Introducing Critical Thinking

What is Critical Thinking?

It’s likely that you have come across the word critical before; possibly in a negative context, for example: “The judges’ comments were highly critical of her singing ability”.

You might have even come across this word as used to describe something of high important, for example: “The mission was critical to peace between the two nations.”

However, at University, the word critical takes on a slightly different meaning, as being critical in your assignments is to question everything, and not accept anything on face value. Critical thinking encapsulates several cognitive processes that humans use to reason or evaluate evidence, before accepting something. The ability to think critically is a very valuable skill, as it demonstrates our ability to think clearly and rationally, make logical connections between ideas, detect inconsistencies and mistakes, and reflect on our own justifications and beliefs (Chatfield, 2018; Lau & Chan, 2019).

Put simply, critical thinking includes:

  • Identifying other people’s positions, arguments and conclusions
  • Evaluating evidence for alternative points of view
  • Weighing up opposing arguments fairly
  • Reading between the lines of arguments, seeing below the surface and identifying faulty arguments
  • Recognising techniques that are used to make certain arguments more persuasive such as rhetorical devices and false logic
  • Reflecting in a structured way to consider logic and insight
  • Drawing conclusions on arguments, including whether they are justifiable, based on good evidence and assumptions
  • Synthesising information by drawing together pieces of evidence, judgments and pulling these together to create your own argument
  • Challenging our own assumptions and testing these in a systematic, well-reasoned manner

(Cottrell, 2017, p. 2-3)

When do we need Critical Thinking?

As humans, we think critically every day, in lots of different scenarios. Critical thinking isn’t exclusive to your academic assignments; you also think critically in everyday situations in order to make well-reasoned, logical decisions. Take this example:

Crossing the road

Evaluate the road – is it safe to cross? If there are cars coming will you make it in time?

Reason – if cars are coming, is it worth the risk?

Drawing conclusions – Using this information to determine when it is safe to cross.

It’s also important to realise that we do not think critically all of the time. For instance, emotions can affect our ability to think critically and may skew our understanding. Therefore, our ability to think critically will vary according to our current mindset (Skills You Need, 2019).

Why do we need Critical Thinking?

Good critical thinking skills have many benefits in terms of academic progress and beyond. Here are some reasons to determine why critical thinking is beneficial and useful to you.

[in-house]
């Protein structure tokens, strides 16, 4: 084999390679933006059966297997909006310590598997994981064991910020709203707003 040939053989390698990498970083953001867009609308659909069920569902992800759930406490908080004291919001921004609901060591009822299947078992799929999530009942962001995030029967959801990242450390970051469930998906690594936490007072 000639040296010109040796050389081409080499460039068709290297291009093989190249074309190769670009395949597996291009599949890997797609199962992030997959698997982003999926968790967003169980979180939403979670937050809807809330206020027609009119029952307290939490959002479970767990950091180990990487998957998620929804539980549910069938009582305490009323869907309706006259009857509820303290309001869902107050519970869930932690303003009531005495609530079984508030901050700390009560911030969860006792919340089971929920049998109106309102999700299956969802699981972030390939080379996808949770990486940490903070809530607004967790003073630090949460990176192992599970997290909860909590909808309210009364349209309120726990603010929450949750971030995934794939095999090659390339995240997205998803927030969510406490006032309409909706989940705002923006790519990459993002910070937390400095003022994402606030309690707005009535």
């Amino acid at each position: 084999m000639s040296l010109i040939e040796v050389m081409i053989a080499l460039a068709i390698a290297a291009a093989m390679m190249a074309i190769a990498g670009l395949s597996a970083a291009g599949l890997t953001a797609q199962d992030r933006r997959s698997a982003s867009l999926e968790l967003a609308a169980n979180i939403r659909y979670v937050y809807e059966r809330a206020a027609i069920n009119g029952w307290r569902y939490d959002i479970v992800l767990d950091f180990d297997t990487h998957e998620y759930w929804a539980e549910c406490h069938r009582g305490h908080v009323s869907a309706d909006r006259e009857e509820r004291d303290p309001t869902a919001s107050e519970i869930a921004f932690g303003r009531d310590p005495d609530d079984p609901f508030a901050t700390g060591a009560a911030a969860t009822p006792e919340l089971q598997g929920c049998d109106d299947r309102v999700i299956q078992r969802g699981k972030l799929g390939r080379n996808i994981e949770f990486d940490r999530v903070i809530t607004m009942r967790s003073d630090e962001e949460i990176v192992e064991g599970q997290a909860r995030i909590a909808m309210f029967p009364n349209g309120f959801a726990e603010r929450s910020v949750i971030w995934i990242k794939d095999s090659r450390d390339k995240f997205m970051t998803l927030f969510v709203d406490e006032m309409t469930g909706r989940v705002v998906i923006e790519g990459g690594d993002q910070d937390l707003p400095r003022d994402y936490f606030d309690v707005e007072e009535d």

Critical thinking hones the human ability for decision-making

As humans, we tend to believe what we hear, or assume we have the full story even though this isn’t necessarily the case (Cottrell, 2013). This can lead to mistakes in our understanding: some will be minor or insignificant, but some will have major consequences. Critical thinking allows humans to consider their own thinking process and fully consider options before drawing a conclusion.

Critical thinking is an employability skill

Critical thinking is considered a ‘domain-general skill’ (Lau & Chan, 2019) meaning that the ability to question is a valued skill by potential employers in any discipline. The ability to question is vital to critical thinking and it is actively sought by potential employers. Critical thinking encompasses the ability to analyse complex information quickly and problem solve, which is a trait that is often tested for in job interviews or required on a person specification.

Critical thinking allows us to truly evaluate our own skills and abilities

When used well, critical thinking can allow us to evaluate our own skills, abilities and trains of thought. This can help us make decisions on areas we excel in and areas to improve, which in turn can influence our choices for education, training, work or other ventures.

Critical thinking enables emotional management

Reasoning requires us to decide upon a line of argument which may challenge our own feelings or opinions, especially if the evidence is contrary to our own beliefs. Critical thinking is not completely devoid of emotion, as often we can make passionate arguments or disagree with a point of view. Engaging critically allows you to regulate emotional responses and reconsider them in terms of logic and good reasoning (Cottrell, 2013).

Critical thinking is essential for academic study and practice

Objectivity underpins all academic practice. In order to be objective, a student or an academic must carefully consider and weigh up all perspectives and arguments, in order to make a well-reasoned judgment. When a judgment is made, this judgment must be conveyed in an argument that persuades the reader in an objective way. All of these activities constitute critical thinking, and the ability to think critically is absolutely essential to academia.

Sometimes, to understand what something is, we need to identify what it is not. The Open University (2019) gives the following advice:

Critical thinking is not:

  • restating a claim that has been made
  • describing an event
  • challenging peoples’ worth as you engage with their work
  • criticising someone or what they do (which is made from a personal, judgmental position).

Critical thinking and analysis are vital aspects of your academic life – when reading, when writing and working with other students.